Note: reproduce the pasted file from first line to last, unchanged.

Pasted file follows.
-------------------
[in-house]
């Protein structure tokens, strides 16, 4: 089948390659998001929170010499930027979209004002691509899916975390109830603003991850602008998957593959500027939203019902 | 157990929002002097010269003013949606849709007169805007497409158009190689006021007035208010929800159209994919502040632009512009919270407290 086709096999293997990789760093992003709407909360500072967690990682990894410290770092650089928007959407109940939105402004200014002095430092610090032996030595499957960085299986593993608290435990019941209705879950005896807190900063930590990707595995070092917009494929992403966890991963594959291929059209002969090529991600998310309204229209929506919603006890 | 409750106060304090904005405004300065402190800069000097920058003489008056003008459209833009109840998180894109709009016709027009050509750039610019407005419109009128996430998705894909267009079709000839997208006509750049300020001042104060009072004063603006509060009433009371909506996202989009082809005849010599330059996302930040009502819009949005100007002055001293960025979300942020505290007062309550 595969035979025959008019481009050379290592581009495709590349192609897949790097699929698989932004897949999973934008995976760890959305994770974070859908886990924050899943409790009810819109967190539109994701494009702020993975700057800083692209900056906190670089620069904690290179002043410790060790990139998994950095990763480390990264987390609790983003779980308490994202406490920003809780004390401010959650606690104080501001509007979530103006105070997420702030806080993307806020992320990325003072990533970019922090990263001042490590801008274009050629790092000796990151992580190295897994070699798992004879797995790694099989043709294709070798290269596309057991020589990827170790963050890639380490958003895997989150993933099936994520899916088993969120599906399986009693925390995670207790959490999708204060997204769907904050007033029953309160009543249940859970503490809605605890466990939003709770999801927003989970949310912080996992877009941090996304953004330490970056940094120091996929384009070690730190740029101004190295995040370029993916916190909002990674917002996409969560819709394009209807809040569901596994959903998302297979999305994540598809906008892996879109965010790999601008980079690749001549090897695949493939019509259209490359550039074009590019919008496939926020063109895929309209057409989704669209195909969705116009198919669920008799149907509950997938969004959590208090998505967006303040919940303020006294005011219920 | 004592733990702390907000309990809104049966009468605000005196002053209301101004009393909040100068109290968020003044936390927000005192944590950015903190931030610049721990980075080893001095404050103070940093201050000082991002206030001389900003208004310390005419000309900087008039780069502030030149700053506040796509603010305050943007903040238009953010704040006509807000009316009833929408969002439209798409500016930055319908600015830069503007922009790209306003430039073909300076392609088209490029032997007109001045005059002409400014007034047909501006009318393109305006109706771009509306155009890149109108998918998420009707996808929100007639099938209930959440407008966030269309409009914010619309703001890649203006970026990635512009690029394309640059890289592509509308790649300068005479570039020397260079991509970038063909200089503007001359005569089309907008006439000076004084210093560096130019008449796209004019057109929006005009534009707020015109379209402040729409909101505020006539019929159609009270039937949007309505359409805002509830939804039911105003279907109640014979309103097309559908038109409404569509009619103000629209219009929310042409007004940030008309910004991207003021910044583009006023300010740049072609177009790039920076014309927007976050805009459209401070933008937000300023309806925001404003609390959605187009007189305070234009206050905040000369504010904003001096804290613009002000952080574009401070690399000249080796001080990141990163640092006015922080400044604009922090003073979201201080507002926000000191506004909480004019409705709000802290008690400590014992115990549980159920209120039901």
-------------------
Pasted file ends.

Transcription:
[in-house]
């Protein structure tokens, strides 16, 4: 089948390659998001929170010499930027979209004002691509899916975390109830603003991850602008998957593959500027939203019902 | 157990929002002097010269003013949606849709007169805007497409158009190689006021007035208010929800159209994919502040632009512009919270407290 086709096999293997990789760093992003709407909360500072967690990682990894410290770092650089928007959407109940939105402004200014002095430092610090032996030595499957960085299986593993608290435990019941209705879950005896807190900063930590990707595995070092917009494929992403966890991963594959291929059209002969090529991600998310309204229209929506919603006890 | 409750106060304090904005405004300065402190800069000097920058003489008056003008459209833009109840998180894109709009016709027009050509750039610019407005419109009128996430998705894909267009079709000839997208006509750049300020001042104060009072004063603006509060009433009371909506996202989009082809005849010599330059996302930040009502819009949005100007002055001293960025979300942020505290007062309550 595969035979025959008019481009050379290592581009495709590349192609897949790097699929698989932004897949999973934008995976760890959305994770974070859908886990924050899943409790009810819109967190539109994701494009702020993975700057800083692209900056906190670089620069904690290179002043410790060790990139998994950095990763480390990264987390609790983003779980308490994202406490920003809780004390401010959650606690104080501001509007979530103006105070997420702030806080993307806020992320990325003072990533970019922090990263001042490590801008274009050629790092000796990151992580190295897994070699798992004879797995790694099989043709294709070798290269596309057991020589990827170790963050890639380490958003895997989150993933099936994520899916088993969120599906399986009693925390995670207790959490999708204060997204769907904050007033029953309160009543249940859970503490809605605890466990939003709770999801927003989970949310912080996992877009941090996304953004330490970056940094120091996929384009070690730190740029101004190295995040370029993916916190909002990674917002996409969560819709394009209807809040569901596994959903998302297979999305994540598809906008892996879109965010790999601008980079690749001549090897695949493939019509259209490359550039074009590019919008496939926020063109895929309209057409989704669209195909969705116009198919669920008799149907509950997938969004959590208090998505967006303040919940303020006294005011219920 | 004592733990702390907000309990809104049966009468605000005196002053209301101004009393909040100068109290968020003044936390927000005192944590950015903190931030610049721990980075080893001095404050103070940093201050000082991002206030001389900003208004310390005419000309900087008039780069502030030149700053506040796509603010305050943007903040238009953010704040006509807000009316009833929408969002439209798409500016930055319908600015830069503007922009790209306003430039073909300076392609088209490029032997007109001045005059002409400014007034047909501006009318393109305006109706771009509306155009890149109108998918998420009707996808929100007639099938209930959440407008966030269309409009914010619309703001890649203006970026990635512009690029394309640059890289592509509308790649300068005479570039020397260079991509970038063909200089503007001359005569089309907008006439000076004084210093560096130019008449796209004019057109929006005009534009707020015109379209402040729409909101505020006539019929159609009270039937949007309505359409805002509830939804039911105003279907109640014979309103097309559908038109409404569509009619103000629209219009929310042409007004940030008309910004991207003021910044583009006023300010740049072609177009790039920076014309927007976050805009459209401070933008937000300023309806925001404003609390959605187009007189305070234009206050905040000369504010904003001096804290613009002000952080574009401070690399000249080796001080990141990163640092006015922080400044604009922090003073979201201080507002926000000191506004909480004019409705709000802290008690400590014992115990549980159920209120039901």